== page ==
Judith D Collins
By: Jodi Picoult
Publisher: Random House
Publication Date: 9/13/2016
My Rating: 5 Stars Jodi Picoult tackles issues of race and privilege in this ebook original short story, a prequel to her upcoming novel Small Great Things. In “Shine,” the master storyteller and #1 New York Times bestselling author of Leaving Time and My Sister’s Keeper introduces readers to the unforgettable Ruth Brooks. Today is Ruth’s first day of third grade at Dalton. The prestigious institution on New York’s Upper East Side couldn’t be more different from her old school in Harlem. Despite being the smartest girl in her grade, Ruth suspects that her classmates and teachers only see her dark skin. She also notices that Christina, the daughter of her mother’s employer, treats Ruth very differently when they’re hanging out with the popular girls rather than playing together. Ruth must navigate between two worlds, never losing sight of the dreams she has for herself—in hopes that someday, someone will see her for who she really is. Includes a preview of Jodi Picoult’s highly anticipated new novel, Small Great Things!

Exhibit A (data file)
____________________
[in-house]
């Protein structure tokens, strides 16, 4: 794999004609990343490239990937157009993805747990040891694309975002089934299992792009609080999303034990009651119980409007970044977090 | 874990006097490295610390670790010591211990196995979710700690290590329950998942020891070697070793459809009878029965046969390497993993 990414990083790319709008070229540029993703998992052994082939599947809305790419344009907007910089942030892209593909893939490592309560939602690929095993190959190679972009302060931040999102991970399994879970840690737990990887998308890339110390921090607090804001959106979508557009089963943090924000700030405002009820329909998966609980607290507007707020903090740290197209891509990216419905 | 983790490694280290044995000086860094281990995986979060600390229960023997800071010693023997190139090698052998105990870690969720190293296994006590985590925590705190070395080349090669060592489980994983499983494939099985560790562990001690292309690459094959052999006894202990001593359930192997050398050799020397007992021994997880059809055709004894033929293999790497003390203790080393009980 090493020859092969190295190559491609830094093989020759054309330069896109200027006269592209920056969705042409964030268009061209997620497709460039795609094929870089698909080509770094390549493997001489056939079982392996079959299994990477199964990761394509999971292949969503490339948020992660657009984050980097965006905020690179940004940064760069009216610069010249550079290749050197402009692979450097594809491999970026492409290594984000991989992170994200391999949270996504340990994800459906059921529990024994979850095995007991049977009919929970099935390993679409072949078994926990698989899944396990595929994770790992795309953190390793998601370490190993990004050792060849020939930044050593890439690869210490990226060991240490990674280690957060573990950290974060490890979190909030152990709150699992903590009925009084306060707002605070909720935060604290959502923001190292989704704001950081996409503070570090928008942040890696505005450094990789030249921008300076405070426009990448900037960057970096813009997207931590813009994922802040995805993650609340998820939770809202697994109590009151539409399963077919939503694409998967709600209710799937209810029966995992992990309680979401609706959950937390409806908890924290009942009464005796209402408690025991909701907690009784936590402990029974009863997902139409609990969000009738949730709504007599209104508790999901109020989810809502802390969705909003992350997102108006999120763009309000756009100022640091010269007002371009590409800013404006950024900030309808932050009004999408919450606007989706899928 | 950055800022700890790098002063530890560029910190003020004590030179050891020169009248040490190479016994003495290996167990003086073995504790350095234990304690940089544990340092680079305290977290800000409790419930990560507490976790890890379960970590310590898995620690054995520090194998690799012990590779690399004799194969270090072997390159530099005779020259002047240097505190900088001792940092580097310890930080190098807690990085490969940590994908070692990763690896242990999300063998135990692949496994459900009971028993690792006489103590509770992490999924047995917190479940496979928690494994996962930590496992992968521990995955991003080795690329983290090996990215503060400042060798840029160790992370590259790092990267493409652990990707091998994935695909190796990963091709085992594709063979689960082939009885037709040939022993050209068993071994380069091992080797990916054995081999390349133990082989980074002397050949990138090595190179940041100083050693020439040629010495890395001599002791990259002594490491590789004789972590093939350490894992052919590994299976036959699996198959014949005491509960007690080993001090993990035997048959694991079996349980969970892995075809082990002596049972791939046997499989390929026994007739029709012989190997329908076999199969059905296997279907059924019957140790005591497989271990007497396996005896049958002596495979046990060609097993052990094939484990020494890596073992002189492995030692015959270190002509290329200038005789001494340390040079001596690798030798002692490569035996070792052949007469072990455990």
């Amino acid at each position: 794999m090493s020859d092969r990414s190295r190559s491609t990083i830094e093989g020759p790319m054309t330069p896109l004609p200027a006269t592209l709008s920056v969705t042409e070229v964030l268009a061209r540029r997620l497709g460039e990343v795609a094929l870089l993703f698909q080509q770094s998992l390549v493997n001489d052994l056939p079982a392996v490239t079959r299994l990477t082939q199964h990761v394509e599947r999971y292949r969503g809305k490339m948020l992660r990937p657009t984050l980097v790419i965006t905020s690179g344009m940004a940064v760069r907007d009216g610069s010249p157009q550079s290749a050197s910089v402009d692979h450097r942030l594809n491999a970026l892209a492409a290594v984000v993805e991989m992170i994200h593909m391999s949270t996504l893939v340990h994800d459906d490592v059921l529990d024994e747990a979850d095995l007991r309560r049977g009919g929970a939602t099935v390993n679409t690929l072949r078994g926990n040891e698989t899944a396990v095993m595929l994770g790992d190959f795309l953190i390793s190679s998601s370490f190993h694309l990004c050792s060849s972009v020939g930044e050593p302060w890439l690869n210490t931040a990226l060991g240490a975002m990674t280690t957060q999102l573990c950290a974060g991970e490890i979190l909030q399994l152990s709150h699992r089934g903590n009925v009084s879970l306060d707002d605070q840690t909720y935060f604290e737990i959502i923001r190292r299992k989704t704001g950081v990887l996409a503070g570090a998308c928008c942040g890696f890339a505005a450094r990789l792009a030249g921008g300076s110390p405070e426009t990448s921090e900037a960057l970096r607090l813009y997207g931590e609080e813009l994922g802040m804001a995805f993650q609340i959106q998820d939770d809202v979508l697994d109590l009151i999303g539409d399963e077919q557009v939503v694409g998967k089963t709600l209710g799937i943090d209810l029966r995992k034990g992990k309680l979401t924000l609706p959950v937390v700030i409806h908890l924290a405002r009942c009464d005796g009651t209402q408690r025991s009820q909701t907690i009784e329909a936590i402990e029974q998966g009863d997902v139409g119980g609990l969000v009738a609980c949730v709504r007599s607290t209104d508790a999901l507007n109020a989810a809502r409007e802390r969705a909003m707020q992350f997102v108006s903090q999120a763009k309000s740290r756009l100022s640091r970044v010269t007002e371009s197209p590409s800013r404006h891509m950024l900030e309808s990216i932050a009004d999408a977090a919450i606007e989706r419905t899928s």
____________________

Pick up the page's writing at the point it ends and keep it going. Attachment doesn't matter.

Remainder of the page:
Talented Jodi Picoult returns following Leaving Time landing on my Top Books of 2014 with SHINE, a small book but big in so many ways. Packed with lots of heart, dreams, and the brightest of shining stars. A special young girl you will fall in love with, as she learns at a young age the injustice of a cruel world of prejudice, race, and privilege. Set in 1979, readers get a look at Ruth Brook’s life at an early age, prior to moving into the highly anticipated SMALL GREAT THINGS, where we pick up with Ruth’s life as an adult. Both powerful moving, thought-provoking, and emotional “must reads.” Ruth is excited about her first day in the third grade at the private prestigious school, Dalton in Manhattan. She is smart and earned a scholarship. Unfortunately, she is the only black student in an all- white school. Surely her teachers and fellow students would see more than just her skin color. Sam Hallowell’s chauffeur would take Ruth (black) and Christina (white) in a shiny black car through Central Park to the Upper East side to school. At the end of the school day, she would return and play with Christina in her room, or do her homework in the kitchen until her mama finished working. Ruth and her mom would then take the bus to Harlem, back to their own place, where Granny and Rachel would be waiting. Rachel, her sister goes to a public school in Harlem. Ms. Mina is her mama’s employer and Christina's mom. Ruth's mama is a housekeeper for the wealthy white family. They were a good family and helped her attain a full scholarship, but she had done the work, taken a test and done well. She was grateful for this incredible opportunity and wanted to make her mama proud. She wanted her to have a good education, so she could make something of herself. Christina and Ruth had been friends for a long time; however, this was something new. There would be no one who looked like her. How would Christina treat her around her friends? Soon Ruth feels uncomfortable when the class has an assignment of drawing their family. Would her mama be on Christina’s drawing and Ruth’s? Could she and Christian possibly be more alike than different? Ruth was a good student, the best reader in the class and loved astronomy. She was a good listener, a willing friend. They were studying about stars. The reason stars look so small in the night sky is because they’re so far away from us. "Her teacher had said that when we look at a star, we’re looking backward in time. We’re seeing a moment that happened millions of years ago." What if in the future they had a piece of the moment Ruth was living right now? It made her feel like yesterday and tomorrow weren’t all that far away from each other. What if there was a bigger world than her world- bigger than the boundaries of her imagination. Soon she finds others look at her differently. Some do not like her color. They are mean and mistreat her. All her hopes and dreams are soon shattered. Ruth happened to be on the outskirts of the universe.